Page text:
Skip to main content

The Reverend John Taylor

The headteacher and parish minister who championed RE in schools has died, aged 85

The headteacher and parish minister who championed RE in schools has died, aged 85

The Reverend John Taylor, who has died at the age of 85, was a fine example of the Church of Scotland's concern for and involvement in education since the days of John Knox's unfulfilled vision of a church and school in every parish.

He was born in Swansea, however, and educated mostly beyond Scotland. He attended Swansea Grammar and Dynevor Secondary before going to Worcester College, Oxford, in 1943.

His student days were interrupted by service as a Royal Signals Instructor from 1945-48, when he returned to Worcester College, graduating with honours in 1949. He then studied for the ministry at Glasgow and graduated in divinity in 1952.

His ministries took him from Glasgow North Kelvinside and Eastwood to Lincluden Church in Dumfries, and the Presbyterian Church of England, Woolston St Mary's in Southampton. His last charge was St Andrews in Irvine.

After 10 years there, he left the parish ministry to go into teaching and was appointed a teacher of religious education in Ravenscraig Academy in Irvine. He later became depute headteacher at Garnock Academy in Kilbirnie and then headteacher of Auchenharvie Academy in Stevenston, a post he held until he retired in 1989.

While he was recognised as an able and visionary headteacher, he was also committed to making sure that religious education was a properly recognised subject in the school curriculum.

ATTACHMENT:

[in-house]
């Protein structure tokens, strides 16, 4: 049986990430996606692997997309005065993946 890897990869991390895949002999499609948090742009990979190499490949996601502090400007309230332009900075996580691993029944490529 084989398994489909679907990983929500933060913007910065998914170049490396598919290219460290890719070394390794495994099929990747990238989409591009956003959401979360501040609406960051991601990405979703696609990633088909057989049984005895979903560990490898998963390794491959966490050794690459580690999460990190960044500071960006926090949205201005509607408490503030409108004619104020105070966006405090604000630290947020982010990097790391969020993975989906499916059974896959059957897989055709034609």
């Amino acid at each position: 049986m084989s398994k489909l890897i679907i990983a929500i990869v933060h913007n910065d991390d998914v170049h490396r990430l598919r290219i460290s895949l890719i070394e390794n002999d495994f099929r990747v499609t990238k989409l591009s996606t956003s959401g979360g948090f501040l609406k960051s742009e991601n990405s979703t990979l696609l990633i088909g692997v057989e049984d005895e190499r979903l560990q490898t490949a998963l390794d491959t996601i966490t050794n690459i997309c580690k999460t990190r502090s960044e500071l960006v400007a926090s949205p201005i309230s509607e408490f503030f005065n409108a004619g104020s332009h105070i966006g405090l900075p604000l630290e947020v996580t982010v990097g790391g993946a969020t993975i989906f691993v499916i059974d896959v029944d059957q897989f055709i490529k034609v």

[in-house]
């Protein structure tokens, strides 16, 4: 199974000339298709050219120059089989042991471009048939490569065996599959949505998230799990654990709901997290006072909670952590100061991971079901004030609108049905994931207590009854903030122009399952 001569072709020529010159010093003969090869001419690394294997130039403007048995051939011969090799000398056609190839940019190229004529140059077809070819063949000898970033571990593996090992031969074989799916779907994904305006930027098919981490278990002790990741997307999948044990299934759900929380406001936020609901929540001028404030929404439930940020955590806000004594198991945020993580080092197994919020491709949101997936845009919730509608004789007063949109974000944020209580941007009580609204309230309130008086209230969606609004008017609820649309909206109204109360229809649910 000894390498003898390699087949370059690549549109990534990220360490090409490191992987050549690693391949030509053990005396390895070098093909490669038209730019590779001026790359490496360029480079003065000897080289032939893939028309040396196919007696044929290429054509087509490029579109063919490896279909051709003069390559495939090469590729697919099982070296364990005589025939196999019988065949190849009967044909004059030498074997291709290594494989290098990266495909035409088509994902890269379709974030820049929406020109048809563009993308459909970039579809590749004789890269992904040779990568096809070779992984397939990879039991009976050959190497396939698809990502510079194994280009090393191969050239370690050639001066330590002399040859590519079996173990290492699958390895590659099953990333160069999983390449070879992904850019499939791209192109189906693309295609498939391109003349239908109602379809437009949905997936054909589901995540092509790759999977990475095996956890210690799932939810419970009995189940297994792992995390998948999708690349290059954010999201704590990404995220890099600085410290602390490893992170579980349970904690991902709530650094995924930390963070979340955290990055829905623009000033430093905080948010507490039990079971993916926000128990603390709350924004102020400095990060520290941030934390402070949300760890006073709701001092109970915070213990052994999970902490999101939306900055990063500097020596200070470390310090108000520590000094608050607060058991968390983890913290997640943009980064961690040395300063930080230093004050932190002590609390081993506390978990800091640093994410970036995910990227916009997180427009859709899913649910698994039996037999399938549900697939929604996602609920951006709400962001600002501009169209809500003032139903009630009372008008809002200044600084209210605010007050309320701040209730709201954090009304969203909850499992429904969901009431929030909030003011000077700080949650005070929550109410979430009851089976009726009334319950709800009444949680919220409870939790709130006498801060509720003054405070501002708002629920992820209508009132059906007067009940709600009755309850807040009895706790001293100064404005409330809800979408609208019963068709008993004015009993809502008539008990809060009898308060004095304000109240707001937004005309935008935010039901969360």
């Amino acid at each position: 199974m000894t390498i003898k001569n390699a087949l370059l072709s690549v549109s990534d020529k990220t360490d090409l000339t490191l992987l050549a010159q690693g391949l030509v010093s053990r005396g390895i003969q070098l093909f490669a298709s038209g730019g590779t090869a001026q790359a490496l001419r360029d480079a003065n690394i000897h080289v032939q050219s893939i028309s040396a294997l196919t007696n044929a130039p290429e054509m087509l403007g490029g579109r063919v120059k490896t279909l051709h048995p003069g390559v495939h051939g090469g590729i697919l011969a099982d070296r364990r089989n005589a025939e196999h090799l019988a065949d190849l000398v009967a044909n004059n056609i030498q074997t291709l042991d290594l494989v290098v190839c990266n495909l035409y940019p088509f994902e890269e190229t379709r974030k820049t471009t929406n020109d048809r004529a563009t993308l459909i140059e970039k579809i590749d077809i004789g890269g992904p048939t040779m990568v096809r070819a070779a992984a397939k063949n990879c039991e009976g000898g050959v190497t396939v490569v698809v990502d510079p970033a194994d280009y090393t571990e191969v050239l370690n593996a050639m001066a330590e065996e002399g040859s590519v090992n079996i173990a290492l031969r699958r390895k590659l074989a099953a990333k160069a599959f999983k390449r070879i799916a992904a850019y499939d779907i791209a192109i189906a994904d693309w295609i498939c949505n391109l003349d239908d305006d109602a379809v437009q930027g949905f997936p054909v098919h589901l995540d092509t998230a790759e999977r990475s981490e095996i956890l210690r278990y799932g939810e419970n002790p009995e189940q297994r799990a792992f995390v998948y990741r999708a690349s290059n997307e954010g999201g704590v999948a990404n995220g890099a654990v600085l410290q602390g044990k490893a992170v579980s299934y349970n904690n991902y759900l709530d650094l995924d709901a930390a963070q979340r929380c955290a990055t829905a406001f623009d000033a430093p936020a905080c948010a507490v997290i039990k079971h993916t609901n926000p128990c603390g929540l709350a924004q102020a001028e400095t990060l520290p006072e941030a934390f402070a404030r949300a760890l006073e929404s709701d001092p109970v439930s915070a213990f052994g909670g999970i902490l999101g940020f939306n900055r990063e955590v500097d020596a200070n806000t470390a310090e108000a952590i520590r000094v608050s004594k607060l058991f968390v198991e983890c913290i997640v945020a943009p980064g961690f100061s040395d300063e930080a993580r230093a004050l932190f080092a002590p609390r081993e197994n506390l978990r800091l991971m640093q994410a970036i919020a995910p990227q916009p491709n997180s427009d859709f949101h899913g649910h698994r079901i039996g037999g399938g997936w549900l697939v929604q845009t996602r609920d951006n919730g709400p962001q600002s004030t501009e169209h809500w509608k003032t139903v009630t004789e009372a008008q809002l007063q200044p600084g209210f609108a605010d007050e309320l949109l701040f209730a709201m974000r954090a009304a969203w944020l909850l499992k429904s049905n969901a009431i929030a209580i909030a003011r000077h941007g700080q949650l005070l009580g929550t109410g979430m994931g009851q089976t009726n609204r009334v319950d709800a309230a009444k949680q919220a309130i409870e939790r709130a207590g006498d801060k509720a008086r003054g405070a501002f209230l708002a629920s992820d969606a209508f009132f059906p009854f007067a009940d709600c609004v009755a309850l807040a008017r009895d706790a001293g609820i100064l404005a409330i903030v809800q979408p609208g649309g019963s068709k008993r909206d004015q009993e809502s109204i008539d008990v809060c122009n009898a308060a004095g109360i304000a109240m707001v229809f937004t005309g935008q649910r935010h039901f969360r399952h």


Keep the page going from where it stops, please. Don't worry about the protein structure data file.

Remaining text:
He chaired the working party that set up the O grade in religious studies, and he was a chairman of the Scottish Examination Board for religious studies for six years. He also chaired the Central Support Group for Creative and Aesthetic Studies.

John Taylor's importance in the world of education was recognised when he was elected chairman of the Forum on Scottish Education, and when he was made a Fellow of the Educational Institute of Scotland in 1996.

He was the natural person to be appointed to be a church representative on the education committee of the then Strathclyde Regional Council. It was also inevitable that the General Assembly of the Church of Scotland would want to benefit from his advice, and in 1988 he became a member of the assembly's committee on education, taking over as convener in 1989, a post he held until 1995.

In 1990, he became the associate minister of Galston Parish Church, and in 1992 he was elected moderator of the Presbytery of Irvine and Kilmarnock. When his term as convener of the general assembly's education committee ended, the assembly warmly recognised how much both education and the church owed "to his keen analytical mind and to his Christian convictions".

Log in or register for FREE to continue reading.

It only takes a moment and you'll get access to more news, plus courses, jobs and teaching resources tailored to you